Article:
The U.S. Department of Justice recognized Kendall Carver with the Ronald Wilson Reagan Public Policy Award during the annual National Crime Victims’ Service Awards ceremony in Washington, D.C, last week.
The award goes to individuals whose leadership, vision and innovation have led to significant changes in public policy and practice that benefit crime victims.
Carver helped found the International Cruise Victims Association, Inc. (ICV) 11 years ago after his daughter, Merrian, disappeared from a cruise ship. She remains missing to this day.
Carver and the ICV have helped families of cruise ship victims publicize the crimes and ensure that the offenders are prosecuted, and worked to bring about enactment of the Cruise Vessel Security and Safety Act of 2009, which President Barack Obama signed into law in 2010.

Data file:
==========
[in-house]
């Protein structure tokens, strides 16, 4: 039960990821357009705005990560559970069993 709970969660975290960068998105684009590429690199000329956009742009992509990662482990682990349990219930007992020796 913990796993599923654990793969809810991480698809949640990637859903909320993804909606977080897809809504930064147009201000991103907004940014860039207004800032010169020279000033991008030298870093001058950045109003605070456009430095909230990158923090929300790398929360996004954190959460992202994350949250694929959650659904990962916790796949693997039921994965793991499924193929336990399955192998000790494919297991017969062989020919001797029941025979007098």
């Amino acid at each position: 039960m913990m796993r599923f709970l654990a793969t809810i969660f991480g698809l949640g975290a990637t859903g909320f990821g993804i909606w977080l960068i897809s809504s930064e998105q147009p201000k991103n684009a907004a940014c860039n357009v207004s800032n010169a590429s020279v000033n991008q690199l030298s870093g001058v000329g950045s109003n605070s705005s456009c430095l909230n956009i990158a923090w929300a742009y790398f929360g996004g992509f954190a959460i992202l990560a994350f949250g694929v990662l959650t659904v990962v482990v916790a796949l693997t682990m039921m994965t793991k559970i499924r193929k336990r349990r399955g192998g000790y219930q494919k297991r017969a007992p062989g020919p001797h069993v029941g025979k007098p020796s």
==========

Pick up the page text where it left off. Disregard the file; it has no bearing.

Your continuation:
“In an incredible act of emotional strength, Mr. Carver has worked through the anguish of losing his daughter to fight for the rights of families across the globe,” said Acting Assistant Attorney General for the Office of Justice Programs Alan R. Hanson. “The Department of Justice is proud to honor him for his outstanding service and for his unflagging pursuit of justice on behalf of the injured and aggrieved.”
In his acceptance speech, Carver credits the work of ICV to the passion of the victims located in 35 countries.
During the ceremony, the Department of Justice also recognized 11 other individuals and organizations for their outstanding efforts on behalf of crime victims. Awardees were selected from public nominations in nine categories, including federal service, special courage, public policy and victim services.
The Department’s Office for Victims of Crime leads communities across the country in observing National Crime Victims’ Rights Week. President Ronald Reagan proclaimed the first Victims’ Rights Week in 1981, calling for greater sensitivity to the rights and needs of victims. This year’s observance took place April 2-8, with the theme “Strength. Resilience. Justice.”